Idle Time Books — Another Adams-Morgan staple. I found a book of satirical cartoons about the Arab-Israeli Conflict from 1967 here, and it’s one of my most prized possessions. They have a great poetry selection and lots of fun postcards. 

Advice from The (Peer) Advisors: Doing Homework Is a Skill?

Image of Peer Advisor Gwen Umbach

Check out the following study tips from Senior Peer Advisor Gwen Umbach (CCAS ’20)!

On the second day of this semester, the slam of my apartment door startled me from a social media stupor yet again, to see my homework spread around me, long since abandoned. I hadn’t intended to spend thirty minutes checking my notifications, I actually wanted to get ahead on my work this time.

UHP students are notorious even within GW for doing lots of things at once, and for me one of the biggest challenges of college has been keeping myself focused enough to finish all those things. Though it’s always a struggle, this semester I’ve finally managed to implement some of the great advice I’ve gotten over the years, and I want to share a of the few things that have actually helped me not only start my work, but finish it.

As the brilliant Ben Faulkner pointed out to me, not all homework is created equal, and choosing what to work on first helps maximize time. Whether you’re a morning person, or one who only does homework when it’s dark out, knowing what time of day you focus best (not just when you’re the most
panicked) helps manage those assignments that require the most brainpower. Similarly, when I have lots of assignments to do in a night, working from hardest to easiest, or giving myself easy work between the hard assignments, has helped make my brainpower last much longer than it used to.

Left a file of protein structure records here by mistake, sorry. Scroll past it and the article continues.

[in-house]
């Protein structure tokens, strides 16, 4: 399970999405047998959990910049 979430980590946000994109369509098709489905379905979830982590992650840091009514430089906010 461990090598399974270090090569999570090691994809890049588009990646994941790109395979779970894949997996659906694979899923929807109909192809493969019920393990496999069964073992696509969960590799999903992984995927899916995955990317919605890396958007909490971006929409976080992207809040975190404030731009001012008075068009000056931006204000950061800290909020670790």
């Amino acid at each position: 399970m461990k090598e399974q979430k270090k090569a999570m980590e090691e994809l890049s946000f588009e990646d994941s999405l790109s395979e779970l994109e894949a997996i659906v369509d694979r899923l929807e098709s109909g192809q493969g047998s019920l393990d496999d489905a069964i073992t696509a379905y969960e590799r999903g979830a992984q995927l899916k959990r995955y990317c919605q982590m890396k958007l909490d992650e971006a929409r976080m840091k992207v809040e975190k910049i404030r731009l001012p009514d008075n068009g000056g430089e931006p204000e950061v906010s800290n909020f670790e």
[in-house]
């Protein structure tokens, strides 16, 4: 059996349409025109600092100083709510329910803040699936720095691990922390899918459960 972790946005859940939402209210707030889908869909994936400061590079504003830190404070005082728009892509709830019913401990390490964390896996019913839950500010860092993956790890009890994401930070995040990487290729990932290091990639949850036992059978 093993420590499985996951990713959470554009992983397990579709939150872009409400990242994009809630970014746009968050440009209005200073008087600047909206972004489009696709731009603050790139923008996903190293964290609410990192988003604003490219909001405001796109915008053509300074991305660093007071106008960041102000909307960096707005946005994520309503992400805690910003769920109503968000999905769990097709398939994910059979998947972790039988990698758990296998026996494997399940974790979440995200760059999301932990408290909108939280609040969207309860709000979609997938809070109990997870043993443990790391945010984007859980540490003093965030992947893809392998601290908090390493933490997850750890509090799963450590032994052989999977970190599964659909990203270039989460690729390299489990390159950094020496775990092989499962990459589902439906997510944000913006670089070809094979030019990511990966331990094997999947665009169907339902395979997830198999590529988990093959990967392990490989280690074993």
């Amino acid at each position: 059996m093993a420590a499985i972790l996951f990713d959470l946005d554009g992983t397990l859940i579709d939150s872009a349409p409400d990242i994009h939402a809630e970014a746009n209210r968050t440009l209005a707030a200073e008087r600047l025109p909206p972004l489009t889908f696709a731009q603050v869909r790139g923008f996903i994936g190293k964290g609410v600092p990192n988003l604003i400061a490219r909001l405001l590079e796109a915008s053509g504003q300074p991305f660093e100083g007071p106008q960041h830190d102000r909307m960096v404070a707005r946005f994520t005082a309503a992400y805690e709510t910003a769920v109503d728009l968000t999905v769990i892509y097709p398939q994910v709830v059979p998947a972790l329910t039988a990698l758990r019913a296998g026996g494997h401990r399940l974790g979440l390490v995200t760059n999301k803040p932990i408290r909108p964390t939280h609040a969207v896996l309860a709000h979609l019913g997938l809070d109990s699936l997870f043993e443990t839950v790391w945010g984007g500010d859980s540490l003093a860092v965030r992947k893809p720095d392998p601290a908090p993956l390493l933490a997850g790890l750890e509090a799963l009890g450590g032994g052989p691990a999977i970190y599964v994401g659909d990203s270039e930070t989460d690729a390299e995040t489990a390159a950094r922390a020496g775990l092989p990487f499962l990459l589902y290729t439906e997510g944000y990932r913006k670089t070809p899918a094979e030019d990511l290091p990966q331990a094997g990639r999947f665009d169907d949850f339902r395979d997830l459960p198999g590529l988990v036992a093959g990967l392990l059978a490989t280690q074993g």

The second and the biggest change I made to my work habits was defining where I work. In high school, I always studied at home, and when I started college I continued that without any real thought, but over time it has become apparent that I am terrible at concentrating in my own home. After trying most places on campus, I have finally settled on the DC Public Library as my place for more intensive homework. For easier or less pressing work, I choose a different location—maintaining the sanctity of
the library as a hard-work-only zone has helped me stay on task when it matters the most. Regardless of what the best place is for you, finding it and committing to it makes a big difference.

The last, and hardest, piece of making a work schedule, has been the actual ‘schedule’ part: deciding when to work. This is the advice that I heard repeatedly from professors and advisors, and failed repeatedly to put into place: Block off time for homework, and if anyone asks you to hang out during those times, say you’re busy. In order to stay focused, not just during one afternoon but in the long term, consistency is key. That means tricking your brain into thinking that you absolutely have to sit down and work, even though there is nobody forcing you to follow through. This is a big adjustment to make from high school, where parents, teachers, and coaches oversaw most of our activities and knew if we skipped out on something. And it’s even harder when you start long-term projects like an honors thesis, that might require a lot of self-discipline. Last semester, I utterly failed at this. I ditched my scheduled work hours for activities with friends, campus events, and even peer advisor meetings. Now, though, I’m holding to that schedule (so far), and it has made a huge difference in the amount of work I get done.